Coronavirus restrictions: the measures that are still to come
Cabinet committee meeting on Monday to discuss instructions for restaurants and cafés
The decision to ask schools, pubs and clubs to close is just the first in a series of changes that will have to be made as Ireland faces into its first week of major restrictions because of the coronavirus pandemic.
The Cabinet committee on Covid-19 is meeting on Monday afternoon to discuss what instructions it will give to restaurants and cafés. The chief executive of the Restaurants Association of Ireland Adrian Cummins has told The Irish Times that an instruction needs to come from Government today, ahead of St Patrick’s Day tomorrow.
He said many people who now cannot go to the pub will go to restaurants instead, where social distancing guidelines cannot be adhered to.
“Social distancing is not working in our sector. We are ready to do whatever is required. Judging by the tone of Simon Coveney today, it looks to me like this is inevitable. But time is of essence. Tomorrow is St Patrick’s Day, we do not want people congregating in restaurants where the guidelines can’t be adhered to.”
Time is also of the essence in terms of support measures that will now be needed for the industry, he said.
Mr Cummins said three major things need to happen in the short term.
“The first is that the banks need to be told that all loans and personal guarantees need to be put into a moratorium for at least six months. That instruction needs to come from the Minister for Finance today.
“The second is that there is a deafening silence from landlords in relation to staff who have been laid off and what will happen to them in the weeks and months ahead. Thirdly, we need to look at recapitalising of the industry, and Revenue can do this. We have given millions of euro in VAT payments to Revenue over the last 12 months, and those payments should be used to recapitalise the food industry.”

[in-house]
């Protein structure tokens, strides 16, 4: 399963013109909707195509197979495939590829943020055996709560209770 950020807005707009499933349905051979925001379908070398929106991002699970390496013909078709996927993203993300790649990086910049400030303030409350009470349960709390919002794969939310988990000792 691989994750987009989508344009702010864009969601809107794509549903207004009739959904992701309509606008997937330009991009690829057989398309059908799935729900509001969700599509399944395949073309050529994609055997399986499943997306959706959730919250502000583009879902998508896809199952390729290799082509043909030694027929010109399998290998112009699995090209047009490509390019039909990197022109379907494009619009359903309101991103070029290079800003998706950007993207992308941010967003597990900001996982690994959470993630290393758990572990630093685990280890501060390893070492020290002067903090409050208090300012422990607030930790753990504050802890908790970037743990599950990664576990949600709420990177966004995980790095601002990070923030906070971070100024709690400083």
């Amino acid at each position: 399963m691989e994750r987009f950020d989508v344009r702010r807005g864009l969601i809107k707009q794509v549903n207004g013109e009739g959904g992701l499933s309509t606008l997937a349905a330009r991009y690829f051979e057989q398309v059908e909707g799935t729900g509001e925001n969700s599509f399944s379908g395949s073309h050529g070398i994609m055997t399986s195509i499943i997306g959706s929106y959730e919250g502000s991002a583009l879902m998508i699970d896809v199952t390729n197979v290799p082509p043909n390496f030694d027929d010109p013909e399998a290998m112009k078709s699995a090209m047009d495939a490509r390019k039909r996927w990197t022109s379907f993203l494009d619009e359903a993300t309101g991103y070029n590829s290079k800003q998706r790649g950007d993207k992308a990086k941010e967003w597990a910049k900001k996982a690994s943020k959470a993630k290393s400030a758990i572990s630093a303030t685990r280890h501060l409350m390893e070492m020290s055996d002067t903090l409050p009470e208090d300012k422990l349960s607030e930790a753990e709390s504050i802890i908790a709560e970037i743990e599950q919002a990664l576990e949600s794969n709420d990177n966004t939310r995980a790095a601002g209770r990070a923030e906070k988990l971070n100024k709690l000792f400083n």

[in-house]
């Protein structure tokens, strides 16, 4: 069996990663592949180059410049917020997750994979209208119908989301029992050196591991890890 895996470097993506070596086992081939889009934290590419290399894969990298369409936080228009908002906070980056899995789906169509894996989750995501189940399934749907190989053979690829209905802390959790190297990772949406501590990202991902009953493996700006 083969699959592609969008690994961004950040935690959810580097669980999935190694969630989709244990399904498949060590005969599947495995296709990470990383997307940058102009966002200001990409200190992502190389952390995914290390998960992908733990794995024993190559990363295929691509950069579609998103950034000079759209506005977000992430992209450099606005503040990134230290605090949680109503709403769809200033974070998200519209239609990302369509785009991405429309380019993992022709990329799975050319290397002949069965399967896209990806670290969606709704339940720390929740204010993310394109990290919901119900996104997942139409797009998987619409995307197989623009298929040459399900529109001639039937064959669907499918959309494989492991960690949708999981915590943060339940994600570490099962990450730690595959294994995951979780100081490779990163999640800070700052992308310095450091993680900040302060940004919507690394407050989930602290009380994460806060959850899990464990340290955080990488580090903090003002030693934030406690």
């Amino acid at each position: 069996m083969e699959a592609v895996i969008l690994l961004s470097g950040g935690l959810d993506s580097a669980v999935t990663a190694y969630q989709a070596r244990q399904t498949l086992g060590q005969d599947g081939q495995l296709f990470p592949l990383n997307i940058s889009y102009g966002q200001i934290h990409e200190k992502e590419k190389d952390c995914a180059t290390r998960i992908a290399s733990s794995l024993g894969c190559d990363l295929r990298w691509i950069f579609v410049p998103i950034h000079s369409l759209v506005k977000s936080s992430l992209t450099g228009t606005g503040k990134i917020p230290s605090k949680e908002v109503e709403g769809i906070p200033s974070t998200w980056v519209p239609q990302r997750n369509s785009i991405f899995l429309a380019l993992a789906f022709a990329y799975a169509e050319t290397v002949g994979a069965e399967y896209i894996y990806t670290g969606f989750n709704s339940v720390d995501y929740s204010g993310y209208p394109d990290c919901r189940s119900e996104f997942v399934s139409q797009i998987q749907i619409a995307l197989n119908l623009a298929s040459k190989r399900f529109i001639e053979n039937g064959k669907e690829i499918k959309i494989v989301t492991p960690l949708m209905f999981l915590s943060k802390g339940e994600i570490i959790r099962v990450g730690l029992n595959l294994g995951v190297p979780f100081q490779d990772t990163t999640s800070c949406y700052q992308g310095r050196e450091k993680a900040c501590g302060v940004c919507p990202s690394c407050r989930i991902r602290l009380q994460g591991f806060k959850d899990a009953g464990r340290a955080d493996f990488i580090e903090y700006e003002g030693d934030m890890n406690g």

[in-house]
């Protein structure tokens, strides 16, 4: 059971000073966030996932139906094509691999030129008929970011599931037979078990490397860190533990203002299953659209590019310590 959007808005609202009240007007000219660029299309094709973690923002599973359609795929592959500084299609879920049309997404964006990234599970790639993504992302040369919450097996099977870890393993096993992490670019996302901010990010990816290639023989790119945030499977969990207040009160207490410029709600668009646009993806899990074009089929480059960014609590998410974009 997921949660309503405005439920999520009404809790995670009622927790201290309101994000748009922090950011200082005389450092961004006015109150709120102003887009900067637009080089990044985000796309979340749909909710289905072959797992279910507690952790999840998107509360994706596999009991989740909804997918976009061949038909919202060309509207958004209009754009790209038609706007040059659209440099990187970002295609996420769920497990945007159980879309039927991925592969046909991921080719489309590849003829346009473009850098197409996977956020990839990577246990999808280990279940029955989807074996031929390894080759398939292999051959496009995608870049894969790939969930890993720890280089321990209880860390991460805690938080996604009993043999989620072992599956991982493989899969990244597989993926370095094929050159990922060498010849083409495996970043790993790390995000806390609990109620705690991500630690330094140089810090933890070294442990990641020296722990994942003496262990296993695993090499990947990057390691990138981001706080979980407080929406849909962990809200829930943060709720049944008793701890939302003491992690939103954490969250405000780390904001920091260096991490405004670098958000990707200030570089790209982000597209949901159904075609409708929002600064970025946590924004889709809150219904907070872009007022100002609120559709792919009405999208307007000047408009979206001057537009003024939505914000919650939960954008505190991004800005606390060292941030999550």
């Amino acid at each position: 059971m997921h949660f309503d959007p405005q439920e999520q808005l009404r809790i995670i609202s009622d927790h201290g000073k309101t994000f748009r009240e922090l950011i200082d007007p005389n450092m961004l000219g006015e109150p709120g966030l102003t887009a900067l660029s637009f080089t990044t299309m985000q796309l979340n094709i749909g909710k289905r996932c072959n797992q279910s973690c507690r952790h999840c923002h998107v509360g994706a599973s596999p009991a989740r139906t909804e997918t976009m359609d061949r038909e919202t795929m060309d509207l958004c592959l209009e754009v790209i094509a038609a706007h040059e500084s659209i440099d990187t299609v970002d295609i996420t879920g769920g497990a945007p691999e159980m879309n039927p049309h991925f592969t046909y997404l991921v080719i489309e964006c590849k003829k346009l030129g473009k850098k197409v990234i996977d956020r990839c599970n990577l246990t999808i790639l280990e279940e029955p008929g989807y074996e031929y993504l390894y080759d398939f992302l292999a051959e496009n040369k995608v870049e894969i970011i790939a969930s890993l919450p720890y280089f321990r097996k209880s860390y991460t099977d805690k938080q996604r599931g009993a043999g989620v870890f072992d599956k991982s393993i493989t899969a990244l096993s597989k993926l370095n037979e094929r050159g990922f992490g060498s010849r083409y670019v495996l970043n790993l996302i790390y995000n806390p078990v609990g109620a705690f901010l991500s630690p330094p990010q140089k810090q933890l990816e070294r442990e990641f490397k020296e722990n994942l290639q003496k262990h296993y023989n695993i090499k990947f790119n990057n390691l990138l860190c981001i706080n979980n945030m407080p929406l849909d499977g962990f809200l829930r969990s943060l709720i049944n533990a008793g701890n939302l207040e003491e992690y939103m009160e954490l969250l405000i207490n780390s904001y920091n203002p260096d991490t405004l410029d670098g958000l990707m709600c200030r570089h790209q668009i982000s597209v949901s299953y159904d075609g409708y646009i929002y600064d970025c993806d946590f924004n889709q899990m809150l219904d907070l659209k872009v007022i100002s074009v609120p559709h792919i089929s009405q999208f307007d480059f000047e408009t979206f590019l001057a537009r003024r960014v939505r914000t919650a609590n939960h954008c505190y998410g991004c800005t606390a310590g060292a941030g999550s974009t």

The Government will be keen to stress that while any such instructions may be construed as a “lock-down”, the public can leave their houses to walk, enjoy outdoor spaces, get their groceries and go to the pharmacy as long as social distancing guidelines are taken seriously.
But the instructions to pubs, and potentially restaurants, are just that: instructions.
Mindful of this, the Government is looking at potentially giving itself more powers to enforce these extraordinary measures.
On Sunday evening, the Minister for Health Simon Harris confirmed the Government is considering activating a set of laws which previously have not been used.
Further regulations can be added to the 1948 infectious diseases regulations by the Minister for Health of the day, and these are contained in a “second schedule” which can be applied, if needed, to that legislation.
These provisions which can be activated in order to prevent the spread of infectious diseases include the following: the requiring of adults to remain in their homes or for parents to keep their children at home; requiring people to stay away from a specified place; restrictions on the holding of wakes and also precautions against the spread of infectious disease from vessels or aircraft coming into or leaving the State or from passengers or crews of such vessels or aircraft.
Leaders of the Opposition parties in the Dáil will be briefed today on the progress with new legislation to tackle the coronavirus outbreak, with more information likely to emerge on this after the Cabinet committee meeting.
In aviation, the coming period is likely to see severe restrictions on flights in and out of the country.
This morning, Ryanair said it expects to ground the majority of its aircraft fleet across Europe over the next seven to 10 days with a reduction of 80 per cent or more in flights in April and May.
The company pointed out that over the past seven days, Italy, Malta, Hungary, Czech Republic, Slovakia, Austria, Greece, Morocco, Spain, Portugal, Denmark, Poland, Norway and Cyprus had all imposed flight bans of varying degrees, from all flights to/from the country, or banned flights to/from countries with high risk of Covid-19 infection.
The face of healthcare is also likely to look very different over the coming days, too, with more GPs moving to online consultations and consultations over the phone, especially in light of increased pressure on their services because of coronavirus testing.
The purpose and use of several buildings may change.
The Minister for Health Simon Harris said that as the HSE assesses its capacity to deal with an influx of seriously ill patients, offers have come in from hotels and other private healthcare facilities for the use of their space.
As ever, the message from the Government as we move into the next phase will be that while the health service can potentially save the lives of hundreds of sick people, the public can save the lives of thousands by adhering to instructions on gatherings, parties, respiratory etiquette and social distancing.